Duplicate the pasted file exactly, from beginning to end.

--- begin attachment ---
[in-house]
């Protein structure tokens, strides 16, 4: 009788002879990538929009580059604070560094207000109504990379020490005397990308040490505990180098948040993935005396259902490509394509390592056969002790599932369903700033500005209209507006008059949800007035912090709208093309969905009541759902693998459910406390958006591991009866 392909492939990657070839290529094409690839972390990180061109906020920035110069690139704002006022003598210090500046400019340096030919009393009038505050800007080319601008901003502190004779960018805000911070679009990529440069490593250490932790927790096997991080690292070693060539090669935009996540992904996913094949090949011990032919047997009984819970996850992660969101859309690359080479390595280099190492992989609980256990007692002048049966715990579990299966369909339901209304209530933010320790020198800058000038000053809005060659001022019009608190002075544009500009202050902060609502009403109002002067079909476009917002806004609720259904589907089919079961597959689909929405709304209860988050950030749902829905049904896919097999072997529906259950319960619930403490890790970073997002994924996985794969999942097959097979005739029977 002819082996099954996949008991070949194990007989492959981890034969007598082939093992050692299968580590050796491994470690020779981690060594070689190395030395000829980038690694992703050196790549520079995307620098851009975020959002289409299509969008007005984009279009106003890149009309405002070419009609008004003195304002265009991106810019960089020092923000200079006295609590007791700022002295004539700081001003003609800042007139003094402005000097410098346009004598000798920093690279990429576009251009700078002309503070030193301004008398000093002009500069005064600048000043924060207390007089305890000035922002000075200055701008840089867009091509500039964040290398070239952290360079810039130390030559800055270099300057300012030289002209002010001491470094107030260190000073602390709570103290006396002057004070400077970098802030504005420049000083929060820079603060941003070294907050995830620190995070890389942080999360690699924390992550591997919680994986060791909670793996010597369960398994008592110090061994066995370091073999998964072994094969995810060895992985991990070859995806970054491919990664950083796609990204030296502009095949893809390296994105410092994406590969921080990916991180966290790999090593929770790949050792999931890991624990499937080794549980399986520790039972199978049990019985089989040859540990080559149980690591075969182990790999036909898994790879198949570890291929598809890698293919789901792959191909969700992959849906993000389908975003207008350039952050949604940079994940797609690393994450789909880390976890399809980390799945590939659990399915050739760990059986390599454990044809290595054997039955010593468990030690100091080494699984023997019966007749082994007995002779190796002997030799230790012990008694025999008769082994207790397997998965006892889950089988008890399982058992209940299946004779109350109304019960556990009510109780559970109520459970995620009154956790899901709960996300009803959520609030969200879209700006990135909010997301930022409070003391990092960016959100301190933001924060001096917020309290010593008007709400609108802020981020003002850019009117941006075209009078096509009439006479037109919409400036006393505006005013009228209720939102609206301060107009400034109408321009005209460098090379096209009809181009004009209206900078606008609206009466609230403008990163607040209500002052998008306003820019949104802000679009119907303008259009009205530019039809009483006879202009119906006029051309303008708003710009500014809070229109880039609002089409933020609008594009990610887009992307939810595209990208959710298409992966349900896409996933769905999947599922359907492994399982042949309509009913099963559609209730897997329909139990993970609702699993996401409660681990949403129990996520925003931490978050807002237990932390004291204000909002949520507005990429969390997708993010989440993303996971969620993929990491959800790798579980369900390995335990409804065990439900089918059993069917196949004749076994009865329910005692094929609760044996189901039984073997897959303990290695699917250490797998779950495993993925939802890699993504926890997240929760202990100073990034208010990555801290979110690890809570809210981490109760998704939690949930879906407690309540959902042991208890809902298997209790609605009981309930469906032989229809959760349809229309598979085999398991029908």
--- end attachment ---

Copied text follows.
[in-house]
């Protein structure tokens, strides 16, 4: 009788002879990538929009580059604070560094207000109504990379020490005397990308040490505990180098948040993935005396259902490509394509390592056969002790599932369903700033500005209209507006008059949800007035912090709208093309969905009541759902693998459910406390958006591991009866 392909492939990657070839290529094409690839972390990180061109906020920035110069690139704002006022003598210090500046400019340096030919009393009038505050800007080319601008901003502190004779960018805000911070679009990529440069490593250490932790927790096997991080690292070693060539090669935009996540992904996913094949090949011990032919047997009984819970996850992660969101859309690359080479390595280099190492992989609980256990007692002048049966715990579990299966369909339901209304209530933010320790020198800058000038000053809005060659001022019009608190002075544009500009202050902060609502009403109002002067079909476009917002806004609720259904589907089919079961597959689909929405709304209860988050950030749902829905049904896919097999072997529906259950319960619930403490890790970073997002994924996985794969999942097959097979005739029977 002819082996099954996949008991070949194990007989492959981890034969007598082939093992050692299968580590050796491994470690020779981690060594070689190395030395000829980038690694992703050196790549520079995307620098851009975020959002289409299509969008007005984009279009106003890149009309405002070419009609008004003195304002265009991106810019960089020092923000200079006295609590007791700022002295004539700081001003003609800042007139003094402005000097410098346009004598000798920093690279990429576009251009700078002309503070030193301004008398000093002009500069005064600048000043924060207390007089305890000035922002000075200055701008840089867009091509500039964040290398070239952290360079810039130390030559800055270099300057300012030289002209002010001491470094107030260190000073602390709570103290006396002057004070400077970098802030504005420049000083929060820079603060941003070294907050995830620190995070890389942080999360690699924390992550591997919680994986060791909670793996010597369960398994008592110090061994066995370091073999998964072994094969995810060895992985991990070859995806970054491919990664950083796609990204030296502009095949893809390296994105410092994406590969921080990916991180966290790999090593929770790949050792999931890991624990499937080794549980399986520790039972199978049990019985089989040859540990080559149980690591075969182990790999036909898994790879198949570890291929598809890698293919789901792959191909969700992959849906993000389908975003207008350039952050949604940079994940797609690393994450789909880390976890399809980390799945590939659990399915050739760990059986390599454990044809290595054997039955010593468990030690100091080494699984023997019966007749082994007995002779190796002997030799230790012990008694025999008769082994207790397997998965006892889950089988008890399982058992209940299946004779109350109304019960556990009510109780559970109520459970995620009154956790899901709960996300009803959520609030969200879209700006990135909010997301930022409070003391990092960016959100301190933001924060001096917020309290010593008007709400609108802020981020003002850019009117941006075209009078096509009439006479037109919409400036006393505006005013009228209720939102609206301060107009400034109408321009005209460098090379096209009809181009004009209206900078606008609206009466609230403008990163607040209500002052998008306003820019949104802000679009119907303008259009009205530019039809009483006879202009119906006029051309303008708003710009500014809070229109880039609002089409933020609008594009990610887009992307939810595209990208959710298409992966349900896409996933769905999947599922359907492994399982042949309509009913099963559609209730897997329909139990993970609702699993996401409660681990949403129990996520925003931490978050807002237990932390004291204000909002949520507005990429969390997708993010989440993303996971969620993929990491959800790798579980369900390995335990409804065990439900089918059993069917196949004749076994009865329910005692094929609760044996189901039984073997897959303990290695699917250490797998779950495993993925939802890699993504926890997240929760202990100073990034208010990555801290979110690890809570809210981490109760998704939690949930879906407690309540959902042991208890809902298997209790609605009981309930469906032989229809959760349809229309598979085999398991029908």